Posted on: January 9, 2018

The Sierra Nevada Snowpack is at 24% of Normal

After an above-average snowfall and rainfall last year, California’s snowfall levels are struggling to catch up to average this year. While reservoirs throughout California are still mostly above average levels, officials were hoping for a continuation of the high levels of snowfall this winter.

A recent survey by the Chief of California’s Snow Measurements of the snowpack near Echo Summit found just 1.3 inches of snow on average, and a snow water content of 0.4 inches. That is only 3% of the normal 11.3 inches of snow normally found at the site in early January.

However, the survey is mainly ceremonial and not representative of the situation across California. In the Sierras, electronic readings taken using snow pillows show the snowpack at 24% of normal. California water officials are also quick to point out that California is only 1/3 of the way through its wet season.

As we’re only a third of the way through California’s three wettest months, it’s far too early to draw any conclusions about what kind of season we’ll have this year,” Department of Water Resources Director Grant Davis said. “California’s great weather variability means we can go straight from a dry year to a wet year and back again to dry.”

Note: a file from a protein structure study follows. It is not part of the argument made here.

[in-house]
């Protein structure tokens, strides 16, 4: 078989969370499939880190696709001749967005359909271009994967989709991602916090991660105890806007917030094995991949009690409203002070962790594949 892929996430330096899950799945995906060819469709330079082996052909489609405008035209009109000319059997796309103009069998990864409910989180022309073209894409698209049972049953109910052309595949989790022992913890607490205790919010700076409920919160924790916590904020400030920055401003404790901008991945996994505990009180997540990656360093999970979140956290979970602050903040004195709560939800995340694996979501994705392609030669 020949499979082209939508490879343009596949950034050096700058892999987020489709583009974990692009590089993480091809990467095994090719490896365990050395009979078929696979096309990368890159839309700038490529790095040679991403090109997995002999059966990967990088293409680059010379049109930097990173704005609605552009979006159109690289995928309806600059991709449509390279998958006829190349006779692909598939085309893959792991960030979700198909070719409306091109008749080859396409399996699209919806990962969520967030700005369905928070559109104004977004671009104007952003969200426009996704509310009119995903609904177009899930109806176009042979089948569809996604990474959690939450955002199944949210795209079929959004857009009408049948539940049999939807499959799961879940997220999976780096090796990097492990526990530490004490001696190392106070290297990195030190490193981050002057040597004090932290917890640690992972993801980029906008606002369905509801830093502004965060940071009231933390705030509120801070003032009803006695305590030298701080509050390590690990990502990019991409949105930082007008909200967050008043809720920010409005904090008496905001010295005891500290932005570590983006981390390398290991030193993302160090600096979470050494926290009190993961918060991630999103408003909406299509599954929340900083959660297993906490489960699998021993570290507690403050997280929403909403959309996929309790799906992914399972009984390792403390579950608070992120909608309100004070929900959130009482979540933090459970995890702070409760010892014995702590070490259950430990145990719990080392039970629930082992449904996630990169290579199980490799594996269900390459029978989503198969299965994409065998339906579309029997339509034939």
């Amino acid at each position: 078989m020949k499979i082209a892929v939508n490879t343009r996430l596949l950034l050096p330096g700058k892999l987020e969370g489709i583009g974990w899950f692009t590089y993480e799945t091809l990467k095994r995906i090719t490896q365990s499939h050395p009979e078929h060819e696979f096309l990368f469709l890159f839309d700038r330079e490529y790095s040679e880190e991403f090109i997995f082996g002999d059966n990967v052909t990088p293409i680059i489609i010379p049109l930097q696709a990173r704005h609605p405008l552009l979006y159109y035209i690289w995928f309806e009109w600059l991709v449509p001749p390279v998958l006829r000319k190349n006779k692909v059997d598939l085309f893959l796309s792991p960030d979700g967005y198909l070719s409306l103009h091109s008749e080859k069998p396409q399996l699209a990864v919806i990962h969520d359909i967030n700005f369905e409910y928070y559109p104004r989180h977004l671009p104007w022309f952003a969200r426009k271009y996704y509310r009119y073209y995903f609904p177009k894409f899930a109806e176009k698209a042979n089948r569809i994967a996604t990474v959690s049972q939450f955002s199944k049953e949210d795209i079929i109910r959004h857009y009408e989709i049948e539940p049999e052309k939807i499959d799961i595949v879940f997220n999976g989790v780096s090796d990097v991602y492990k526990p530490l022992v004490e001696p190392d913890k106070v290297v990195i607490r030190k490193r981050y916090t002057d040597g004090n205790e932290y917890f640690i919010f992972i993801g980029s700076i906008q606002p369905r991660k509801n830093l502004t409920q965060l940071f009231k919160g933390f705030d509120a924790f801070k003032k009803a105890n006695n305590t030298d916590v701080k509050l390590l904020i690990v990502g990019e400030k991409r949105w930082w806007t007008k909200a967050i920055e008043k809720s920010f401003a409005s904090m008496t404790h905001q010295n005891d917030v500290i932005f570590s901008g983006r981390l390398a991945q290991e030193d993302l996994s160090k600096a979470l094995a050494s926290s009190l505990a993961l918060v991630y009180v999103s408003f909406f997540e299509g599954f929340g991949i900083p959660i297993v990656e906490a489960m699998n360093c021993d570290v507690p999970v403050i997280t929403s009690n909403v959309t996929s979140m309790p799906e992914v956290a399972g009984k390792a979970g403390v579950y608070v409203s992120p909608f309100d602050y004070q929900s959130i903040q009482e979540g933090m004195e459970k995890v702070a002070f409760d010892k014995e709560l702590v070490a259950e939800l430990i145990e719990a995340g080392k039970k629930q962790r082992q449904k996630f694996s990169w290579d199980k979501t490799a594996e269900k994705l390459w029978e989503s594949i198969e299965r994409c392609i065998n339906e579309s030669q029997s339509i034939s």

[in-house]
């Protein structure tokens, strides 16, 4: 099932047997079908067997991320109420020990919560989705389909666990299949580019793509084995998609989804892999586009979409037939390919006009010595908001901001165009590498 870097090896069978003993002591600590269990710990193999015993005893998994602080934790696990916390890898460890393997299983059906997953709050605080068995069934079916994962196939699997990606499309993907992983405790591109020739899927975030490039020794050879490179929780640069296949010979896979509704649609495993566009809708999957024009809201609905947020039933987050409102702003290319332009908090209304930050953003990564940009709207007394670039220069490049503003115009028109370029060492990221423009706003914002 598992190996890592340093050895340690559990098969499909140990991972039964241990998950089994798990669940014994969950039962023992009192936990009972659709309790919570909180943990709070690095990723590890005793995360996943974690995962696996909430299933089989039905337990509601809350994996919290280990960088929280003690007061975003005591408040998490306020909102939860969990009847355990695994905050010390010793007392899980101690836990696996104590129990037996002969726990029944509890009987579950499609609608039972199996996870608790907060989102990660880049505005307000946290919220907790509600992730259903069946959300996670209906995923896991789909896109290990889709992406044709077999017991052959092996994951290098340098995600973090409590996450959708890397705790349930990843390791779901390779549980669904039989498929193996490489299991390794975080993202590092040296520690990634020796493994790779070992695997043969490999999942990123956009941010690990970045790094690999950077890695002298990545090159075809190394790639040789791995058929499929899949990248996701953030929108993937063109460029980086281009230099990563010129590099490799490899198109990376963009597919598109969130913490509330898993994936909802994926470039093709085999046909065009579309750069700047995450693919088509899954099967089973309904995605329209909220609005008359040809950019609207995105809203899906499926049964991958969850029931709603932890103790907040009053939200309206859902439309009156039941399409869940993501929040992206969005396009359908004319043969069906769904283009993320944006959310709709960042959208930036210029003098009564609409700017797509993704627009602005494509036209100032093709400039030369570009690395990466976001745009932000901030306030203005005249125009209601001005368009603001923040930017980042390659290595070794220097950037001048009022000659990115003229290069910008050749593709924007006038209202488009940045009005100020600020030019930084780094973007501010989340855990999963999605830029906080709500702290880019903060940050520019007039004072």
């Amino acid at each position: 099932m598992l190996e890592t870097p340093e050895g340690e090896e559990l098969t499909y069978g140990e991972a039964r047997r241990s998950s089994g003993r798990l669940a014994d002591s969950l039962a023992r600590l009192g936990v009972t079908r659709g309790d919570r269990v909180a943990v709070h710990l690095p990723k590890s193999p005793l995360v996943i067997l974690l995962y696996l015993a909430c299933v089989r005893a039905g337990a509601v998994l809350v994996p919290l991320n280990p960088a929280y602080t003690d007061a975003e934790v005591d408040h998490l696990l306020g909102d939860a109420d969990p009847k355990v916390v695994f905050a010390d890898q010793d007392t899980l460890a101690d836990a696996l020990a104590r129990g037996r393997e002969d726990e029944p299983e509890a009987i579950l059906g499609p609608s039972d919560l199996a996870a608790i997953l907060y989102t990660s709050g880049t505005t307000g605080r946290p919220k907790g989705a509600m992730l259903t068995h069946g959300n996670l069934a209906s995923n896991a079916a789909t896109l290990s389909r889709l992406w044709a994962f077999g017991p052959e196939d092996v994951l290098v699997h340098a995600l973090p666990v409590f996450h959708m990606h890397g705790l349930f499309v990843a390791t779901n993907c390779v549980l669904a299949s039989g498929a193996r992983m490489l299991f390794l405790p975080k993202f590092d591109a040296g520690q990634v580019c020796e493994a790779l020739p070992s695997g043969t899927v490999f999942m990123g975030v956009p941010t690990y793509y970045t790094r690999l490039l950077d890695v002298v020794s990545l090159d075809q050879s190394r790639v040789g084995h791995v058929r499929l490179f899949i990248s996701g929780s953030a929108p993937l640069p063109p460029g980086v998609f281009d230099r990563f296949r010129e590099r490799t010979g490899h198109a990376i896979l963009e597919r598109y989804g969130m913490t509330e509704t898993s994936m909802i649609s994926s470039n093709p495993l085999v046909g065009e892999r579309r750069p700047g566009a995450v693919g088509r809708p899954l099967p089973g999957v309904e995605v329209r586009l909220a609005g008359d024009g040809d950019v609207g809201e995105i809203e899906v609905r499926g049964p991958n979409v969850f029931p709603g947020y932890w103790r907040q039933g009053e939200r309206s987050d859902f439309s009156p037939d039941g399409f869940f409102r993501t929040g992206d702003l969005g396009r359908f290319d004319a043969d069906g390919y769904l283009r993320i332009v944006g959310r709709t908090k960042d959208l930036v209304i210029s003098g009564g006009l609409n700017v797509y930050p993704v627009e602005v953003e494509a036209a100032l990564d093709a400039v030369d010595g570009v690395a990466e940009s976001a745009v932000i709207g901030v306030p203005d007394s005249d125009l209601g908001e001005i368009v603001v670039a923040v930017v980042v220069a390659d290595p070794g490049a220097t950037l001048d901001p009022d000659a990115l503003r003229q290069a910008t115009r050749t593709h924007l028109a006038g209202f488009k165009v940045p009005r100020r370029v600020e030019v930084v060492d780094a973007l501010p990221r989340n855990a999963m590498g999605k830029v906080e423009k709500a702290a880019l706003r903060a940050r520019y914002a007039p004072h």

Upcoming storms are expected throughout California, which is an encouraging sign. Even with cooler weather, snowfall in most mountain areas is only expected to hit about 2 inches.

Even with this dry winter, California’s reservoirs are at above average capacity due to last year’s remarkably wet winter season. Last winter’s snowpack reached 185% of normal. This stored water gives the state significant amounts of water to work with even if this year remains dry.

California Director of Water Resources Grant Davis commented that while they would like to see more snow at this time of year, the anxiety level is not any higher than normal.

What does this mean for East County? We would like to see high snow and rain levels throughout the winter in Northern California. However, San Diego has a diverse water portfolio which helps to mitigate the effects of California’s erratic weather patterns. To learn more about San Diego’s diversification efforts, click here

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